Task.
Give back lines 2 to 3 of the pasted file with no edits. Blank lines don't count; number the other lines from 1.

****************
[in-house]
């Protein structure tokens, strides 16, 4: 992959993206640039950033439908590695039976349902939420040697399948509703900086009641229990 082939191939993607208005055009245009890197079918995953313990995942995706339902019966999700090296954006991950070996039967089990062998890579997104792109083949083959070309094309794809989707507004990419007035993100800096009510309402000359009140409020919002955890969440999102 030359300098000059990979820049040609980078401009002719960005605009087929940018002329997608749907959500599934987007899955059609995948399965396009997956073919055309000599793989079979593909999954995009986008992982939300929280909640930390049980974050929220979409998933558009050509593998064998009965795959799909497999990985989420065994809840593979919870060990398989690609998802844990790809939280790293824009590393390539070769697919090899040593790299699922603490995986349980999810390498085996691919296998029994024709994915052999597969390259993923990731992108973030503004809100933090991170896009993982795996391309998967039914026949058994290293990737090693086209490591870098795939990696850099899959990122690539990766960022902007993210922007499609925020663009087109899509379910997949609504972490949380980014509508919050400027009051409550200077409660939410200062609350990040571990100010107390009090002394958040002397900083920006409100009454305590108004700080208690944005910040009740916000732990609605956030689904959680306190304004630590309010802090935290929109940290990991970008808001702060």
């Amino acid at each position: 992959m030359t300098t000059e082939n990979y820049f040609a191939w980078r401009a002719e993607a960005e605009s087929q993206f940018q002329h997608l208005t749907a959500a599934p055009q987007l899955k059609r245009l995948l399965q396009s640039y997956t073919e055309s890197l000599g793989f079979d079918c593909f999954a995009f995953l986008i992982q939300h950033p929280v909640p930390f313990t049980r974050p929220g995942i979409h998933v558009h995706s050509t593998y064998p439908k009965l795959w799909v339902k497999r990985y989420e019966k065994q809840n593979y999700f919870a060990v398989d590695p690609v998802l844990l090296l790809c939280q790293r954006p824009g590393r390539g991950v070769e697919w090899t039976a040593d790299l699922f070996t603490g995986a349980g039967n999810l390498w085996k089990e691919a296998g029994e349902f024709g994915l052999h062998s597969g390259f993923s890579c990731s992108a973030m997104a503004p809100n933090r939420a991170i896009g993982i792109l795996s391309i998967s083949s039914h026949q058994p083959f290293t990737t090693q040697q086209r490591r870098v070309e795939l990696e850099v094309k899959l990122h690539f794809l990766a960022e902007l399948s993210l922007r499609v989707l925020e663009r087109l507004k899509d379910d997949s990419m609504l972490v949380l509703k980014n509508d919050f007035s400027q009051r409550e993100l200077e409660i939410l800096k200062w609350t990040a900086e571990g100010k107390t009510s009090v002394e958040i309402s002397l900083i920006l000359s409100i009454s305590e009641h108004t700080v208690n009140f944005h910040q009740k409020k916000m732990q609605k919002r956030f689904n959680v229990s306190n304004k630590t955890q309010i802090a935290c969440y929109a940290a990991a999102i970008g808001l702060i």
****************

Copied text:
């Protein structure tokens, strides 16, 4: 992959993206640039950033439908590695039976349902939420040697399948509703900086009641229990 082939191939993607208005055009245009890197079918995953313990995942995706339902019966999700090296954006991950070996039967089990062998890579997104792109083949083959070309094309794809989707507004990419007035993100800096009510309402000359009140409020919002955890969440999102 030359300098000059990979820049040609980078401009002719960005605009087929940018002329997608749907959500599934987007899955059609995948399965396009997956073919055309000599793989079979593909999954995009986008992982939300929280909640930390049980974050929220979409998933558009050509593998064998009965795959799909497999990985989420065994809840593979919870060990398989690609998802844990790809939280790293824009590393390539070769697919090899040593790299699922603490995986349980999810390498085996691919296998029994024709994915052999597969390259993923990731992108973030503004809100933090991170896009993982795996391309998967039914026949058994290293990737090693086209490591870098795939990696850099899959990122690539990766960022902007993210922007499609925020663009087109899509379910997949609504972490949380980014509508919050400027009051409550200077409660939410200062609350990040571990100010107390009090002394958040002397900083920006409100009454305590108004700080208690944005910040009740916000732990609605956030689904959680306190304004630590309010802090935290929109940290990991970008808001702060």
């Amino acid at each position: 992959m030359t300098t000059e082939n990979y820049f040609a191939w980078r401009a002719e993607a960005e605009s087929q993206f940018q002329h997608l208005t749907a959500a599934p055009q987007l899955k059609r245009l995948l399965q396009s640039y997956t073919e055309s890197l000599g793989f079979d079918c593909f999954a995009f995953l986008i992982q939300h950033p929280v909640p930390f313990t049980r974050p929220g995942i979409h998933v558009h995706s050509t593998y064998p439908k009965l795959w799909v339902k497999r990985y989420e019966k065994q809840n593979y999700f919870a060990v398989d590695p690609v998802l844990l090296l790809c939280q790293r954006p824009g590393r390539g991950v070769e697919w090899t039976a040593d790299l699922f070996t603490g995986a349980g039967n999810l390498w085996k089990e691919a296998g029994e349902f024709g994915l052999h062998s597969g390259f993923s890579c990731s992108a973030m997104a503004p809100n933090r939420a991170i896009g993982i792109l795996s391309i998967s083949s039914h026949q058994p083959f290293t990737t090693q040697q086209r490591r870098v070309e795939l990696e850099v094309k899959l990122h690539f794809l990766a960022e902007l399948s993210l922007r499609v989707l925020e663009r087109l507004k899509d379910d997949s990419m609504l972490v949380l509703k980014n509508d919050f007035s400027q009051r409550e993100l200077e409660i939410l800096k200062w609350t990040a900086e571990g100010k107390t009510s009090v002394e958040i309402s002397l900083i920006l000359s409100i009454s305590e009641h108004t700080v208690n009140f944005h910040q009740k409020k916000m732990q609605k919002r956030f689904n959680v229990s306190n304004k630590t955890q309010i802090a935290c969440y929109a940290a990991a999102i970008g808001l702060i």